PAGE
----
Who are really the most media-friendly MPs? Who could hold the publishing industry to ransom for their memoirs? And who gets Googled the most?
The most sought-after political memoirs, in the eyes of some of the lobby's most seasoned observers, are those of David Cameron, which have been given an estimated value of £2.4m. That's a lot more than for Gordon Brown, who can reckon on earning £1.8m. The only other current politician with an autobiography of comparable value is Boris Johnson, the Mayor of London, whose recollections have an estimated worth of £1.5m. Meanwhile, the memoirs of shadow Home Secretary Dominic Grieve are valued at a mere £20,000, which hardly seems worth the effort.
As for the Google test well, no surprise really that it's the (at time of writing) Prime Minister, Mr Brown, with 7.47 million hits (up to the end of July). Cameron doesn't even come close with a relatively feeble 1.05 million hits, less than Jack Straw (1.33 million) but a great deal more than Dagenham MP Jon Cruddas who hasn't exactly set the net alight, mustering only 15,800 hits.
These stats will be being soaked up today at the Labour party conference in Manchester as delegates are given sets of the card game "Politico Top Trumps", featuring 30 of Britain's best-known political figures. Of all the categories, none will attract more interest than the total expenses claimed during 2006-2007.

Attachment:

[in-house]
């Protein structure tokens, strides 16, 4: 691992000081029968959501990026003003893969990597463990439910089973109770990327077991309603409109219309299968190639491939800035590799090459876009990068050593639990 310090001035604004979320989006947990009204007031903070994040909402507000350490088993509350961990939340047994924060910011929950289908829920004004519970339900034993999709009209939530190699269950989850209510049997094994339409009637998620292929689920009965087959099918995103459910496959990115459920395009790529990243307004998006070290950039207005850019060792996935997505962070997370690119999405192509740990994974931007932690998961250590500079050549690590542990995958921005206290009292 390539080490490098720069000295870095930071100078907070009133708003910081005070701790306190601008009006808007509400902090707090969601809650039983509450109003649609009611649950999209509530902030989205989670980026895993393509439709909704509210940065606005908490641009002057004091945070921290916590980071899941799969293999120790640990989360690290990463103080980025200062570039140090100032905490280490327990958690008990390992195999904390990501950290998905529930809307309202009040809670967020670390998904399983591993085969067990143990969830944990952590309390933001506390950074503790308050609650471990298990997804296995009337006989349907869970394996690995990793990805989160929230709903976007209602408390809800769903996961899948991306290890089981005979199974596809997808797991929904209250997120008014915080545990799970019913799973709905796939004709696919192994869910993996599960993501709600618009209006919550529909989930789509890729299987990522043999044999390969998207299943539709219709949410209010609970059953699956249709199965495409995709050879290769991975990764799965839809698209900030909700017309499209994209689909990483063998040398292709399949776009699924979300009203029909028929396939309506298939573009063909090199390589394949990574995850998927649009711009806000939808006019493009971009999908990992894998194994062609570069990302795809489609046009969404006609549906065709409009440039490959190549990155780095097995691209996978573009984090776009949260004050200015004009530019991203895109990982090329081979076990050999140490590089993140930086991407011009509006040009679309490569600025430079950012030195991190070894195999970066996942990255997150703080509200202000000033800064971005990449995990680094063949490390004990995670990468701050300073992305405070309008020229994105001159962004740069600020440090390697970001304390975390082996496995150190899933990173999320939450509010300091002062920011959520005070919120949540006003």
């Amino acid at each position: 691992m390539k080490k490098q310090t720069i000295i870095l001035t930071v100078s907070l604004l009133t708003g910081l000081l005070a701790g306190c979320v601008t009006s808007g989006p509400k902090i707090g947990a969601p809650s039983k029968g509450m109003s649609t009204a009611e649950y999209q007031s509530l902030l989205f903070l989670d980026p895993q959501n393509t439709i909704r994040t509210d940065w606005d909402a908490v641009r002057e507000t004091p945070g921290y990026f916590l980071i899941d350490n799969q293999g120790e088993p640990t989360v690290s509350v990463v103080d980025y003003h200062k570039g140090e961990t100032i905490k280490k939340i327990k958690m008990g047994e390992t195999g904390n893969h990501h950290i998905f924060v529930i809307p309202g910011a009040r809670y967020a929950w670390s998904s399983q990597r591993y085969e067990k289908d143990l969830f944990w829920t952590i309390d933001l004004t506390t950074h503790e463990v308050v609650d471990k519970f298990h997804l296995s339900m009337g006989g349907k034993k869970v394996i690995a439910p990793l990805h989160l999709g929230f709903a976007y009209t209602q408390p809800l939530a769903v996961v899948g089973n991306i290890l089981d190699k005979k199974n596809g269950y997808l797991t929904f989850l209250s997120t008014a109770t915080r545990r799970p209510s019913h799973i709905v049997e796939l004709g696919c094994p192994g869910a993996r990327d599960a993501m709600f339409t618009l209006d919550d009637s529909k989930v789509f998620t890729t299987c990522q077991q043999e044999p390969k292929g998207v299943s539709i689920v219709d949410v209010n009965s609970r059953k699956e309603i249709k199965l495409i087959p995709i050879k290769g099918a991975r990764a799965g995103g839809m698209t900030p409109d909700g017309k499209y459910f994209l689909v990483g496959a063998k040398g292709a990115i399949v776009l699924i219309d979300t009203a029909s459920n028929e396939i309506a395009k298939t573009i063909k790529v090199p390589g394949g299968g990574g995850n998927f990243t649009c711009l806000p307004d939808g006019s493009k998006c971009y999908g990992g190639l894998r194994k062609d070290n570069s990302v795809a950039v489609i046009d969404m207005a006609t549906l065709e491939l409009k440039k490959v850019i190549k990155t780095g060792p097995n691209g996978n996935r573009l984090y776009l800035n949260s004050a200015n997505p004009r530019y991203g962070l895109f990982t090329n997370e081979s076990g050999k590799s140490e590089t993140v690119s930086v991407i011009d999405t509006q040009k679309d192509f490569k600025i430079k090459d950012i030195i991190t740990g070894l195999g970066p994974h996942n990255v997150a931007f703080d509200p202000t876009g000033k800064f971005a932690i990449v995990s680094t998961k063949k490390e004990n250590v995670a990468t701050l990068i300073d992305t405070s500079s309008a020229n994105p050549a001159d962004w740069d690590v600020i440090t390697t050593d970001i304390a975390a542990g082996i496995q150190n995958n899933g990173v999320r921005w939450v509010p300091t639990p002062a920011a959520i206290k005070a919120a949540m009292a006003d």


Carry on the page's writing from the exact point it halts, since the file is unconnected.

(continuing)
Though the "King of Scotland", Alex Salmond, comes out as top trump, reimbursing himself to the tune of £166,814, it is the husband-and-wife team of Ed Balls and Yvette Cooper whose diligence in claiming back what is rightfully theirs really catches the eye. While Yvette's pile of expense receipts totted up to the sum of £150,658, Ed worked even harder in the cause and had need of reclaiming a hefty £157,076. Some top expenses-claimers are produced here in their Top Trumps glory.
The scores on the trump cards were compiled by a panel of political journalists that included Sky News's political editor Adam Boulton and his counterpart on The Sun, George Pascoe-Watson, who incidentally is the other half of Sky News presenter Kay Burley. Also on the panel were Fraser Nelson of The Spectator, Sam Coates of The Times, Michael White of The Guardian and Julia Hartley-Brewer of the Sunday Express. Boulton admits that a similar experiment at last year's conference season, using different categories, had irked some MPs and that he had received "the odd complaint from those unhappy with their scores".
One category this year is "Prospects", and predictably Cameron is the politico "most likely to", with a score of 9. Feel sympathy for bottom trump, Michael Martin. Though the Speaker of the House of Commons comes out best for expenses (just £82,106, despite his recently being trashed in the press for using taxpayer money to refurbish his house), his prospects are rated at a dismal 1. Ouch!Reuse content